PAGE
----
As part of its action plan for the class of 2020, the State Educational Technology Directors Association (SETDA) identifies the crucial role that online schools play for children in grades K-12.
In its study, "Learning Virtually: Expanding Opportunities," SETDA reports that as of November 2008, 44 states had online learning programs. And a 2004-2005 survey found that 37 percent of school districts provided access to online education, with public high schools showing the highest levels of online school enrollment.
Along with online schools that originate within states, online education providers, such as K12, Connections Academy and Canada's first e-school, Linkonlearning, create curriculum for primary and secondary school children and teens. Online school programs like these typically provide a number of services:
How Online Schools Work for Kids
Online schools for grades K-12 can incorporate a mixture of online and traditional classroom learning or involve a purely online approach, as the following examples, taken from the SETDA study, show.
o Full-time online public school-The Arizona Connections Academy (ACA), which accepts students from anywhere in the state, offers a free public school curriculum and provides textbooks, curriculum materials, online resources, a computer and an Internet service subsidy to students. o Public school with a blended online learning approach-At the Chicago Virtual Charter School, students attend class one day per week at a minimum, but rely on online learning to complete the majority of their curriculum. o Public provider of supplemental online education-The Idaho state legislature created the Idaho Digital Learning Academy (IDLA) to increase course accessibility to students across the state. o Private provider of supplemental online education-Similar to the IDLA, the Michigan Virtual School delivers online education to students who might not otherwise have access to particular courses. The state funds this non-profit, private corporation, but the school itself does not directly grant credits or diplomas.
Pros and Cons of Online Schools for K-12 Students
States and online education providers typically offer online schools at no cost to K-12 students. And, as mentioned above, online education dramatically expands access to courses and curriculum for students. Online learning for K-12 students also provides these advantages:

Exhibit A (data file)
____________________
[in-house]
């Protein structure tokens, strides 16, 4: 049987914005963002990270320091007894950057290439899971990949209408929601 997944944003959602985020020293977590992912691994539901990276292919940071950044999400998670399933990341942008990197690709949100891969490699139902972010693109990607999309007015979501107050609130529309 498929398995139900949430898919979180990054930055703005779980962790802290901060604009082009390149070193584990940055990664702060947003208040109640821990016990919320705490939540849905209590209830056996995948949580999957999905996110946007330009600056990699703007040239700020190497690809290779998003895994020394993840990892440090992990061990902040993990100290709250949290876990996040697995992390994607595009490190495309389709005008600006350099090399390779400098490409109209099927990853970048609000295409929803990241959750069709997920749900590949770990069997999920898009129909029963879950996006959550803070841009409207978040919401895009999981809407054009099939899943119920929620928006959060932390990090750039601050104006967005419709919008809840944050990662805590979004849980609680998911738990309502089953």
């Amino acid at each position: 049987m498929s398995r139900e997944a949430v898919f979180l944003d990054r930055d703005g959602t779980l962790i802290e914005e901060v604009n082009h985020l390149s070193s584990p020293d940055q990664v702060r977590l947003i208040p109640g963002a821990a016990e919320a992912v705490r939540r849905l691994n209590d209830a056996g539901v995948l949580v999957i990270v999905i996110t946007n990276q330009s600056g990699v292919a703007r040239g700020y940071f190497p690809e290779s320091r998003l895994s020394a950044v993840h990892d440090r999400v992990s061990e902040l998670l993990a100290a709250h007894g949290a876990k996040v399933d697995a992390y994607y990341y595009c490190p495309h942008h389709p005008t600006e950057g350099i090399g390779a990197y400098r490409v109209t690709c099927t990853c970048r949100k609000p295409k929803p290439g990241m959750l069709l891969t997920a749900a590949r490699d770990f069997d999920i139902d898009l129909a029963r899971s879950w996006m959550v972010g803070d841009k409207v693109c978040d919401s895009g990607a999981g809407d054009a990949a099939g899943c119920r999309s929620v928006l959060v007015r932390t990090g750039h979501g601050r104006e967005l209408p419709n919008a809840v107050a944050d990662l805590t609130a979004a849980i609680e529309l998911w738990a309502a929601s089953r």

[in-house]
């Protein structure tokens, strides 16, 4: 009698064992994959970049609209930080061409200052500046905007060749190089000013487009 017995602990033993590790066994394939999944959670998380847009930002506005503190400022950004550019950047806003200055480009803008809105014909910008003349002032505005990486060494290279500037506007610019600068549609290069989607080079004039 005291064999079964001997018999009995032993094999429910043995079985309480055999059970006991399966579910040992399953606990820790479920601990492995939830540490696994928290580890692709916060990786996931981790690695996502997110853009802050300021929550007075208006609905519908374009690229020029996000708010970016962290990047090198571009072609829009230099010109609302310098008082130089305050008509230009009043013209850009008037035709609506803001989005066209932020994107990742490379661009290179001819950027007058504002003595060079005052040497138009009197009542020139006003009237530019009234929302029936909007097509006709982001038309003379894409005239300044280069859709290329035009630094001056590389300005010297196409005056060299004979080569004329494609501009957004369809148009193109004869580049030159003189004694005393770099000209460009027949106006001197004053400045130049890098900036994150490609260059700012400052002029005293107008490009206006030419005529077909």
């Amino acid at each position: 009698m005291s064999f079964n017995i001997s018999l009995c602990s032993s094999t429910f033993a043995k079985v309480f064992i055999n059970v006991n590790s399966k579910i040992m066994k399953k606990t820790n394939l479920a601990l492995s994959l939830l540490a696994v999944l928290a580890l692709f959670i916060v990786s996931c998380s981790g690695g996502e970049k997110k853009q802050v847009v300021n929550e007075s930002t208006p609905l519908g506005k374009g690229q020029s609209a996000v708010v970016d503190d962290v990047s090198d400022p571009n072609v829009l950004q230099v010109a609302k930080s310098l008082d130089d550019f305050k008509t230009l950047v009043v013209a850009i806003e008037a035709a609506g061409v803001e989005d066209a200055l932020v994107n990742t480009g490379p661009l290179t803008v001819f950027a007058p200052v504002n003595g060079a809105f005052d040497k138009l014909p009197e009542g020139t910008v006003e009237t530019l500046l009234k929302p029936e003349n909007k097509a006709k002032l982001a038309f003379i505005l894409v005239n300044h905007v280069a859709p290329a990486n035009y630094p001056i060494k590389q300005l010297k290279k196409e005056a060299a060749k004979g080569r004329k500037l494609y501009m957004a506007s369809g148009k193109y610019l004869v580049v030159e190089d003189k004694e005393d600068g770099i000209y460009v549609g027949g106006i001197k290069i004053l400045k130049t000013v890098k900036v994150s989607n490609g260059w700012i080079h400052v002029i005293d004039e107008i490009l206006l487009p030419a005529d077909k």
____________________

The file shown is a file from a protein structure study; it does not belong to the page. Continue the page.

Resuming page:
o flexible, self-paced learning 
o the chance for young students to advance technology skills 
o individualized lessons that match a student's unique learning style 
o resources for parents to use to become more engaged in their child's education

Additionally, online K-12 education offers an option to school districts dealing with budget cuts, and it can be a viable solution for children who need alternative education options:

o home-schooled children 
o gifted or advanced learners 
o military family students 
o students who are involved in the arts or sports and are unable to attend traditional schools 
o children who reside in rural or remote areas 
o students who need supplemental education assistance 
o students who don't thrive in traditional schools for a variety of reasons

A May 2009 U.S. Department of Education (DOE) review of research studies on online learning effectiveness, entitled "Evaluation of Evidence-Based Practices in Online Learning," found only a very limited number (five) of rigorous studies on the efficacy of online learning for K-12 students as compared to face-to-face instruction. Online Learning for Kids in Practice
Kids enrolled in online elementary school will become more familiar with current technologies because they have to use a computer and work with software programs.


Post a Comment